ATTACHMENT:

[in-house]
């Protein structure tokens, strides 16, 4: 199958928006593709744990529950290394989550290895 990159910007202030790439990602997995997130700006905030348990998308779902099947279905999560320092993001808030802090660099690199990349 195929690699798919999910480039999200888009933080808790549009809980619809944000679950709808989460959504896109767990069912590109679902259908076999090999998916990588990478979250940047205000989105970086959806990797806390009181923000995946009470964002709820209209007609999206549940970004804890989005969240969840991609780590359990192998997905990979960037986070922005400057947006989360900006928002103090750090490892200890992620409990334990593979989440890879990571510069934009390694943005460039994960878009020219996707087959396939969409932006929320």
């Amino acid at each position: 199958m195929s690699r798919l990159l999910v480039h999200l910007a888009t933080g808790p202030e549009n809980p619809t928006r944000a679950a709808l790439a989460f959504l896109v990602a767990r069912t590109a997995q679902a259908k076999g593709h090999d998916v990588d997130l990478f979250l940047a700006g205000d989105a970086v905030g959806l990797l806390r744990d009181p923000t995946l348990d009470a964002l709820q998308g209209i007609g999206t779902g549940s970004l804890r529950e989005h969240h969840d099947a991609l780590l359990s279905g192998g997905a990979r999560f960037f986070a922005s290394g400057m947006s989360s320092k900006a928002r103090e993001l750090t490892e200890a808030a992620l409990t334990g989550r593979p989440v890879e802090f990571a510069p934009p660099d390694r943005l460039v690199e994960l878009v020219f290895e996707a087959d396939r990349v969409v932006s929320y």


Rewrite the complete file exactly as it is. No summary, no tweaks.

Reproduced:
[in-house]
């Protein structure tokens, strides 16, 4: 199958928006593709744990529950290394989550290895 990159910007202030790439990602997995997130700006905030348990998308779902099947279905999560320092993001808030802090660099690199990349 195929690699798919999910480039999200888009933080808790549009809980619809944000679950709808989460959504896109767990069912590109679902259908076999090999998916990588990478979250940047205000989105970086959806990797806390009181923000995946009470964002709820209209007609999206549940970004804890989005969240969840991609780590359990192998997905990979960037986070922005400057947006989360900006928002103090750090490892200890992620409990334990593979989440890879990571510069934009390694943005460039994960878009020219996707087959396939969409932006929320």
């Amino acid at each position: 199958m195929s690699r798919l990159l999910v480039h999200l910007a888009t933080g808790p202030e549009n809980p619809t928006r944000a679950a709808l790439a989460f959504l896109v990602a767990r069912t590109a997995q679902a259908k076999g593709h090999d998916v990588d997130l990478f979250l940047a700006g205000d989105a970086v905030g959806l990797l806390r744990d009181p923000t995946l348990d009470a964002l709820q998308g209209i007609g999206t779902g549940s970004l804890r529950e989005h969240h969840d099947a991609l780590l359990s279905g192998g997905a990979r999560f960037f986070a922005s290394g400057m947006s989360s320092k900006a928002r103090e993001l750090t490892e200890a808030a992620l409990t334990g989550r593979p989440v890879e802090f990571a510069p934009p660099d390694r943005l460039v690199e994960l878009v020219f290895e996707a087959d396939r990349v969409v932006s929320y």